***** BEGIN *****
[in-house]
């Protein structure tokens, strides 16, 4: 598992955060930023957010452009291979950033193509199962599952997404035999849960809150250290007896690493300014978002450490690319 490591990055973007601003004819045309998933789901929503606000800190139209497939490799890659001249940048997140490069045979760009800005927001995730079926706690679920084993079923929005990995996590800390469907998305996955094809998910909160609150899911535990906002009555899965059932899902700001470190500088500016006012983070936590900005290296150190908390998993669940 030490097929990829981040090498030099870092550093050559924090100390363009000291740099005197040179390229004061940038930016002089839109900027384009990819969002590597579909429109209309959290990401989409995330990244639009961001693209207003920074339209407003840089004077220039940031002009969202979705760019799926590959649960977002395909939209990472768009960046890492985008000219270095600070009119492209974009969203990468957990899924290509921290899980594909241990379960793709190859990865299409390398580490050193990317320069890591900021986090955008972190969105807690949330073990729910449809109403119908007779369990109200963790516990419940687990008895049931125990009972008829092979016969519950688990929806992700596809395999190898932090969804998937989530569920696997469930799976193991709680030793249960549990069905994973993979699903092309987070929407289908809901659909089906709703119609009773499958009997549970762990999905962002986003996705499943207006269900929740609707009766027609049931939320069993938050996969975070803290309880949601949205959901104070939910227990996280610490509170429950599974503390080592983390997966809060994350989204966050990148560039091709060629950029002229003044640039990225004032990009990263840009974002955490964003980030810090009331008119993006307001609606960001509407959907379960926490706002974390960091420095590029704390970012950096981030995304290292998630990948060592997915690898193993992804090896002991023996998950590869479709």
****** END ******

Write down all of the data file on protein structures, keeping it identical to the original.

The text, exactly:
[in-house]
């Protein structure tokens, strides 16, 4: 598992955060930023957010452009291979950033193509199962599952997404035999849960809150250290007896690493300014978002450490690319 490591990055973007601003004819045309998933789901929503606000800190139209497939490799890659001249940048997140490069045979760009800005927001995730079926706690679920084993079923929005990995996590800390469907998305996955094809998910909160609150899911535990906002009555899965059932899902700001470190500088500016006012983070936590900005290296150190908390998993669940 030490097929990829981040090498030099870092550093050559924090100390363009000291740099005197040179390229004061940038930016002089839109900027384009990819969002590597579909429109209309959290990401989409995330990244639009961001693209207003920074339209407003840089004077220039940031002009969202979705760019799926590959649960977002395909939209990472768009960046890492985008000219270095600070009119492209974009969203990468957990899924290509921290899980594909241990379960793709190859990865299409390398580490050193990317320069890591900021986090955008972190969105807690949330073990729910449809109403119908007779369990109200963790516990419940687990008895049931125990009972008829092979016969519950688990929806992700596809395999190898932090969804998937989530569920696997469930799976193991709680030793249960549990069905994973993979699903092309987070929407289908809901659909089906709703119609009773499958009997549970762990999905962002986003996705499943207006269900929740609707009766027609049931939320069993938050996969975070803290309880949601949205959901104070939910227990996280610490509170429950599974503390080592983390997966809060994350989204966050990148560039091709060629950029002229003044640039990225004032990009990263840009974002955490964003980030810090009331008119993006307001609606960001509407959907379960926490706002974390960091420095590029704390970012950096981030995304290292998630990948060592997915690898193993992804090896002991023996998950590869479709």